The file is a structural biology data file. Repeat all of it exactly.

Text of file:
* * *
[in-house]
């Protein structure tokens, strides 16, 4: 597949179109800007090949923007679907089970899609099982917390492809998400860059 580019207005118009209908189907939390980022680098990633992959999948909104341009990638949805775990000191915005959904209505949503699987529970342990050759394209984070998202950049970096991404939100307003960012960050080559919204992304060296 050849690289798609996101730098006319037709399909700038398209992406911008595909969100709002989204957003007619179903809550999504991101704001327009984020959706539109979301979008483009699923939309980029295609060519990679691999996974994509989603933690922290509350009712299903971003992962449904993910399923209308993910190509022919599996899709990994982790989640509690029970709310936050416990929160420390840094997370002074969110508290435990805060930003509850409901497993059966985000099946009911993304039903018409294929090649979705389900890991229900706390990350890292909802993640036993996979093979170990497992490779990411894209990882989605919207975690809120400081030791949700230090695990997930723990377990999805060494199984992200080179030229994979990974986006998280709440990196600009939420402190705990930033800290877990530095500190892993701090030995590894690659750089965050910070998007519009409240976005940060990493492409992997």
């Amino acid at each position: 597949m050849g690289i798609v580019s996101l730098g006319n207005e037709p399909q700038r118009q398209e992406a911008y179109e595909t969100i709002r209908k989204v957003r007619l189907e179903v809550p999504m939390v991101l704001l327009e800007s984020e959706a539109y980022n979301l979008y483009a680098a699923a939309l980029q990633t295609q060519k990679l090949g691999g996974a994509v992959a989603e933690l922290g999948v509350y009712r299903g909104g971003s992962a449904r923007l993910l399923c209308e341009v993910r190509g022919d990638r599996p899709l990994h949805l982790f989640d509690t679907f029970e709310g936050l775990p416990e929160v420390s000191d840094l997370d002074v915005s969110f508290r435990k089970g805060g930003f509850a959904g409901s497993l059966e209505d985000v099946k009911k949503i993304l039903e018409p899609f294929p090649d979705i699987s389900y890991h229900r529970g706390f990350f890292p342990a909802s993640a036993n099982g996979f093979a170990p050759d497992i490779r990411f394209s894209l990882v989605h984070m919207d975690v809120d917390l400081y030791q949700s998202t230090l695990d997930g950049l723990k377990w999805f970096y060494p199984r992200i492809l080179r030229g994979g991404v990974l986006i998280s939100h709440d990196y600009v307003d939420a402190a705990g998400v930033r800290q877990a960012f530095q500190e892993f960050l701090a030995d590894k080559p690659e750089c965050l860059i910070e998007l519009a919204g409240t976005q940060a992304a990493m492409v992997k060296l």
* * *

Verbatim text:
[in-house]
């Protein structure tokens, strides 16, 4: 597949179109800007090949923007679907089970899609099982917390492809998400860059 580019207005118009209908189907939390980022680098990633992959999948909104341009990638949805775990000191915005959904209505949503699987529970342990050759394209984070998202950049970096991404939100307003960012960050080559919204992304060296 050849690289798609996101730098006319037709399909700038398209992406911008595909969100709002989204957003007619179903809550999504991101704001327009984020959706539109979301979008483009699923939309980029295609060519990679691999996974994509989603933690922290509350009712299903971003992962449904993910399923209308993910190509022919599996899709990994982790989640509690029970709310936050416990929160420390840094997370002074969110508290435990805060930003509850409901497993059966985000099946009911993304039903018409294929090649979705389900890991229900706390990350890292909802993640036993996979093979170990497992490779990411894209990882989605919207975690809120400081030791949700230090695990997930723990377990999805060494199984992200080179030229994979990974986006998280709440990196600009939420402190705990930033800290877990530095500190892993701090030995590894690659750089965050910070998007519009409240976005940060990493492409992997």
């Amino acid at each position: 597949m050849g690289i798609v580019s996101l730098g006319n207005e037709p399909q700038r118009q398209e992406a911008y179109e595909t969100i709002r209908k989204v957003r007619l189907e179903v809550p999504m939390v991101l704001l327009e800007s984020e959706a539109y980022n979301l979008y483009a680098a699923a939309l980029q990633t295609q060519k990679l090949g691999g996974a994509v992959a989603e933690l922290g999948v509350y009712r299903g909104g971003s992962a449904r923007l993910l399923c209308e341009v993910r190509g022919d990638r599996p899709l990994h949805l982790f989640d509690t679907f029970e709310g936050l775990p416990e929160v420390s000191d840094l997370d002074v915005s969110f508290r435990k089970g805060g930003f509850a959904g409901s497993l059966e209505d985000v099946k009911k949503i993304l039903e018409p899609f294929p090649d979705i699987s389900y890991h229900r529970g706390f990350f890292p342990a909802s993640a036993n099982g996979f093979a170990p050759d497992i490779r990411f394209s894209l990882v989605h984070m919207d975690v809120d917390l400081y030791q949700s998202t230090l695990d997930g950049l723990k377990w999805f970096y060494p199984r992200i492809l080179r030229g994979g991404v990974l986006i998280s939100h709440d990196y600009v307003d939420a402190a705990g998400v930033r800290q877990a960012f530095q500190e892993f960050l701090a030995d590894k080559p690659e750089c965050l860059i910070e998007l519009a919204g409240t976005q940060a992304a990493m492409v992997k060296l």